Charles Parker Jr. (August 29, 1920 – March 12, 1955), nicknamed "Bird" and "Yardbird," was an American jazz saxophonist, band leader and composer. Parker was a highly influential soloist and leading figure in the development of bebop, a form of jazz characterized by fast tempos, virtuosic technique, and advanced harmonies. Parker was a blazingly fast virtuoso and introduced revolutionary harmonic ideas into jazz, including rapid passing chords, new variants of altered chords, and chord substitutions. Primarily a player of the alto saxophone, Parker's tone ranged from clean and penetrating to sweet and somber.
|Birth name||Charles Parker Jr.|
|Also known as||Bird, Yardbird|
|Born||August 29, 1920|
Kansas City, Kansas, U.S.
|Origin||Kansas City, Missouri|
|Died||March 12, 1955 34) (aged|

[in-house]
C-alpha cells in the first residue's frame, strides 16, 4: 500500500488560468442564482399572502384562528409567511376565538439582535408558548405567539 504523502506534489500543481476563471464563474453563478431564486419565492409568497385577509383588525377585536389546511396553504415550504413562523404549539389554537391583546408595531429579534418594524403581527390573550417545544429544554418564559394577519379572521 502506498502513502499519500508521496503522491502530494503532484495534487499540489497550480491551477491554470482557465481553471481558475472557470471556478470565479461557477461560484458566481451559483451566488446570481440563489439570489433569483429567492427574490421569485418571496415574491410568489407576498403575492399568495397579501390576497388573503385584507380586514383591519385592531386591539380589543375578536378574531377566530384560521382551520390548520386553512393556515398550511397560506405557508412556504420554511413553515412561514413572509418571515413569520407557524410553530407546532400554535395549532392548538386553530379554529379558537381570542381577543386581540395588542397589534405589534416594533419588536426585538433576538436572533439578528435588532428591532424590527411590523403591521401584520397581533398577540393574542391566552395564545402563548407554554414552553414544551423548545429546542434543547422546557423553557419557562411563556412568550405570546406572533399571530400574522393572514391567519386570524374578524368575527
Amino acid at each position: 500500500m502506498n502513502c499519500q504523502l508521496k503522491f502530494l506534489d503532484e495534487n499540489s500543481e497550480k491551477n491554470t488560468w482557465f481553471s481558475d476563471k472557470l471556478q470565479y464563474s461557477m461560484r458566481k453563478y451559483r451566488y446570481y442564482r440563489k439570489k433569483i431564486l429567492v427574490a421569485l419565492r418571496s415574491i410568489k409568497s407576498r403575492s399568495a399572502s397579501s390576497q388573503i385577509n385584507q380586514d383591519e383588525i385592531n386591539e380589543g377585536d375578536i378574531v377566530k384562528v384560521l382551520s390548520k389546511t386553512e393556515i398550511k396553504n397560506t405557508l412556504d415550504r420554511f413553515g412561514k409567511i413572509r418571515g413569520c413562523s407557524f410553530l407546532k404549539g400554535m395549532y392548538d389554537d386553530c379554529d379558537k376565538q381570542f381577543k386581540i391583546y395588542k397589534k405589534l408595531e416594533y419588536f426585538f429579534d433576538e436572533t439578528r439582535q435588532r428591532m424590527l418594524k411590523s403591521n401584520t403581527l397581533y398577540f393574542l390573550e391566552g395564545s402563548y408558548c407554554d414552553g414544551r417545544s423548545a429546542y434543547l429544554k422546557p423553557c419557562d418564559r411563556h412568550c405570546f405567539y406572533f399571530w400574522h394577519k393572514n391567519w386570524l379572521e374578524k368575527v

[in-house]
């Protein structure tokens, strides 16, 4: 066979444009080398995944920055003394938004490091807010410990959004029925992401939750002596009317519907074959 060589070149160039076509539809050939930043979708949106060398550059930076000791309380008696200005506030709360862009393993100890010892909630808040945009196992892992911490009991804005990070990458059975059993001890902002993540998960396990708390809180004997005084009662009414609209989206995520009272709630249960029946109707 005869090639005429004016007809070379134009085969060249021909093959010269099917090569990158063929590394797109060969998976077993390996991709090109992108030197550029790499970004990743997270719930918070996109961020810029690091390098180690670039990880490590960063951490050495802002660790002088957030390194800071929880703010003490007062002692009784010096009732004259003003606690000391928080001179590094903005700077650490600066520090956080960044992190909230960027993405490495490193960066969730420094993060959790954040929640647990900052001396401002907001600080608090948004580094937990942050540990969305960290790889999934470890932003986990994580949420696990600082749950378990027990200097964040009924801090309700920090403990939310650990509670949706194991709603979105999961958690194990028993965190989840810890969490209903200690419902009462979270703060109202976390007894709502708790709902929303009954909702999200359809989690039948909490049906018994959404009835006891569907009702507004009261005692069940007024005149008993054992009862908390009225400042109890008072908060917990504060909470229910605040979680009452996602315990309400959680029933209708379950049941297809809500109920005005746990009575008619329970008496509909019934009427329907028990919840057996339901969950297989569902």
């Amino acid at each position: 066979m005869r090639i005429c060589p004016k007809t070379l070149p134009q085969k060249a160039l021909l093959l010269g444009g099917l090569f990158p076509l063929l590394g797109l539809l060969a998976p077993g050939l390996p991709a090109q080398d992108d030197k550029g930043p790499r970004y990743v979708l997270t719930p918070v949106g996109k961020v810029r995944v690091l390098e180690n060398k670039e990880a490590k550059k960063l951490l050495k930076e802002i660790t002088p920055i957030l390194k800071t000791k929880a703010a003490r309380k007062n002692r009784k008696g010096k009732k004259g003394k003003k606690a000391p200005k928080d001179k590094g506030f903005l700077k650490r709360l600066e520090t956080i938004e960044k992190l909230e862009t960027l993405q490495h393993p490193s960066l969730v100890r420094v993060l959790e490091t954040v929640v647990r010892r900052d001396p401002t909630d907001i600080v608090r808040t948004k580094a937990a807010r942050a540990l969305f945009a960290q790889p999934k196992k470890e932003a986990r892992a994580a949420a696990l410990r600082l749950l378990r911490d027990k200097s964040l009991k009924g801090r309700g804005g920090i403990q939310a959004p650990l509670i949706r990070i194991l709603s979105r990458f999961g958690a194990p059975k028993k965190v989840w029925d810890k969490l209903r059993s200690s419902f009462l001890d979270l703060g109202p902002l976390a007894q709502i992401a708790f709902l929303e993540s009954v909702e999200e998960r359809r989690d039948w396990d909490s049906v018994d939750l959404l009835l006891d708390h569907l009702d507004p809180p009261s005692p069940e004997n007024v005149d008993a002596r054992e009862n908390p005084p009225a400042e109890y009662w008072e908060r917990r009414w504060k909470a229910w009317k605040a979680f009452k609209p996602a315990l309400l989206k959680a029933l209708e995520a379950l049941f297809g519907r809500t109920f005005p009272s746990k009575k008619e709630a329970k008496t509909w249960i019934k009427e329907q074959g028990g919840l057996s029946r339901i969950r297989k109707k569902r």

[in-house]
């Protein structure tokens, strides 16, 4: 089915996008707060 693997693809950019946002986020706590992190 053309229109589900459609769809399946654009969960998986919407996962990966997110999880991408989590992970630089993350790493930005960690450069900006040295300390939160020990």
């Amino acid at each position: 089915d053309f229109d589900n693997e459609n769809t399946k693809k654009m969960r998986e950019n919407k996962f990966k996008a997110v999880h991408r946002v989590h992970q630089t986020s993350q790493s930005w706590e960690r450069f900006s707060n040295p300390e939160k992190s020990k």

New York City, New York, U.S.
|Instruments||Alto and tenor saxophone|
Parker acquired the nickname "Yardbird" early in his career on the road with Jay McShann. This, and the shortened form "Bird," continued to be used for the rest of his life, inspiring the titles of a number of Parker compositions, such as "Yardbird Suite," "Ornithology," "Bird Gets the Worm," and "Bird of Paradise." Parker was an icon for the hipster subculture and later the Beat Generation, personifying the jazz musician as an uncompromising artist and intellectual rather than just an entertainer.